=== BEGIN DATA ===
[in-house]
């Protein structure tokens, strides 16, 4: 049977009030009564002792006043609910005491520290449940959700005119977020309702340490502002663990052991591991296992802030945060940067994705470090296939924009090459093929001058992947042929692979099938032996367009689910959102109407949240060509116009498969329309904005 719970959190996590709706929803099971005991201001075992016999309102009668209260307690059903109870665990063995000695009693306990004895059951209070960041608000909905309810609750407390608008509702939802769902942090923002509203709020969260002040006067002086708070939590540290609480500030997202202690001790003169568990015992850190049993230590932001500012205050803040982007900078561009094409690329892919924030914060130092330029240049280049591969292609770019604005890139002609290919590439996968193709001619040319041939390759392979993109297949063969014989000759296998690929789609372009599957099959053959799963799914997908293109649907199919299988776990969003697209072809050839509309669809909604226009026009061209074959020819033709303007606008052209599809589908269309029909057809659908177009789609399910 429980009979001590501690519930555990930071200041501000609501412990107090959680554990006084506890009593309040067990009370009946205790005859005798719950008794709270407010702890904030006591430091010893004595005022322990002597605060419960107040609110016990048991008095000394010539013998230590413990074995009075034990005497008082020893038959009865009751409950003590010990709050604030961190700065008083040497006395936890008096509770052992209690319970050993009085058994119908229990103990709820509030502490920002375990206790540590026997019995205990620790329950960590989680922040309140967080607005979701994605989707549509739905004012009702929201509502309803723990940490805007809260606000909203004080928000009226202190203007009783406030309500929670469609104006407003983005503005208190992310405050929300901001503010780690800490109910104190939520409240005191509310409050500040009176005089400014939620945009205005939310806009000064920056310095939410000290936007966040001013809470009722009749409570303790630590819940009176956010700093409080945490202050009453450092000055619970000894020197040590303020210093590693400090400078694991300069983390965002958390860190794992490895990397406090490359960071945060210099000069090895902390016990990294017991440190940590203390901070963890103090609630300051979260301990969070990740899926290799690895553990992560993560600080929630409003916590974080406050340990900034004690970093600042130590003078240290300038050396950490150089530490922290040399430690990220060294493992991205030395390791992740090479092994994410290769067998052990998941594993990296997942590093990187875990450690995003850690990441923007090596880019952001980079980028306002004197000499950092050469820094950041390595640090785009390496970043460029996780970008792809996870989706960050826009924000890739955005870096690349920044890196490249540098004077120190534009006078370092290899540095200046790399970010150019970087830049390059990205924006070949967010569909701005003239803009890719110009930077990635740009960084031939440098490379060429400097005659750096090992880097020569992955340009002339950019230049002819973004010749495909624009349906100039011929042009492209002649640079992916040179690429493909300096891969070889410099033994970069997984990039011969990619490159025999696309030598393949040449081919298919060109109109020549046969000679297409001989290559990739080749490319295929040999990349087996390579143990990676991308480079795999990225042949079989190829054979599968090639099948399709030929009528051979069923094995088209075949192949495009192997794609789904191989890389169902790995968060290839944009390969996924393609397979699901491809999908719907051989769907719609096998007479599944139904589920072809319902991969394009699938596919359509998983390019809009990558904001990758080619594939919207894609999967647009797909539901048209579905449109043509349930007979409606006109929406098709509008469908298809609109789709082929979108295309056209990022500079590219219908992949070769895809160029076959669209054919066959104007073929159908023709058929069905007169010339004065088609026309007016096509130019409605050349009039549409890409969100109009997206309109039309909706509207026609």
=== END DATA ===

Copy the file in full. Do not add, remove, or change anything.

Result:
[in-house]
């Protein structure tokens, strides 16, 4: 049977009030009564002792006043609910005491520290449940959700005119977020309702340490502002663990052991591991296992802030945060940067994705470090296939924009090459093929001058992947042929692979099938032996367009689910959102109407949240060509116009498969329309904005 719970959190996590709706929803099971005991201001075992016999309102009668209260307690059903109870665990063995000695009693306990004895059951209070960041608000909905309810609750407390608008509702939802769902942090923002509203709020969260002040006067002086708070939590540290609480500030997202202690001790003169568990015992850190049993230590932001500012205050803040982007900078561009094409690329892919924030914060130092330029240049280049591969292609770019604005890139002609290919590439996968193709001619040319041939390759392979993109297949063969014989000759296998690929789609372009599957099959053959799963799914997908293109649907199919299988776990969003697209072809050839509309669809909604226009026009061209074959020819033709303007606008052209599809589908269309029909057809659908177009789609399910 429980009979001590501690519930555990930071200041501000609501412990107090959680554990006084506890009593309040067990009370009946205790005859005798719950008794709270407010702890904030006591430091010893004595005022322990002597605060419960107040609110016990048991008095000394010539013998230590413990074995009075034990005497008082020893038959009865009751409950003590010990709050604030961190700065008083040497006395936890008096509770052992209690319970050993009085058994119908229990103990709820509030502490920002375990206790540590026997019995205990620790329950960590989680922040309140967080607005979701994605989707549509739905004012009702929201509502309803723990940490805007809260606000909203004080928000009226202190203007009783406030309500929670469609104006407003983005503005208190992310405050929300901001503010780690800490109910104190939520409240005191509310409050500040009176005089400014939620945009205005939310806009000064920056310095939410000290936007966040001013809470009722009749409570303790630590819940009176956010700093409080945490202050009453450092000055619970000894020197040590303020210093590693400090400078694991300069983390965002958390860190794992490895990397406090490359960071945060210099000069090895902390016990990294017991440190940590203390901070963890103090609630300051979260301990969070990740899926290799690895553990992560993560600080929630409003916590974080406050340990900034004690970093600042130590003078240290300038050396950490150089530490922290040399430690990220060294493992991205030395390791992740090479092994994410290769067998052990998941594993990296997942590093990187875990450690995003850690990441923007090596880019952001980079980028306002004197000499950092050469820094950041390595640090785009390496970043460029996780970008792809996870989706960050826009924000890739955005870096690349920044890196490249540098004077120190534009006078370092290899540095200046790399970010150019970087830049390059990205924006070949967010569909701005003239803009890719110009930077990635740009960084031939440098490379060429400097005659750096090992880097020569992955340009002339950019230049002819973004010749495909624009349906100039011929042009492209002649640079992916040179690429493909300096891969070889410099033994970069997984990039011969990619490159025999696309030598393949040449081919298919060109109109020549046969000679297409001989290559990739080749490319295929040999990349087996390579143990990676991308480079795999990225042949079989190829054979599968090639099948399709030929009528051979069923094995088209075949192949495009192997794609789904191989890389169902790995968060290839944009390969996924393609397979699901491809999908719907051989769907719609096998007479599944139904589920072809319902991969394009699938596919359509998983390019809009990558904001990758080619594939919207894609999967647009797909539901048209579905449109043509349930007979409606006109929406098709509008469908298809609109789709082929979108295309056209990022500079590219219908992949070769895809160029076959669209054919066959104007073929159908023709058929069905007169010339004065088609026309007016096509130019409605050349009039549409890409969100109009997206309109039309909706509207026609």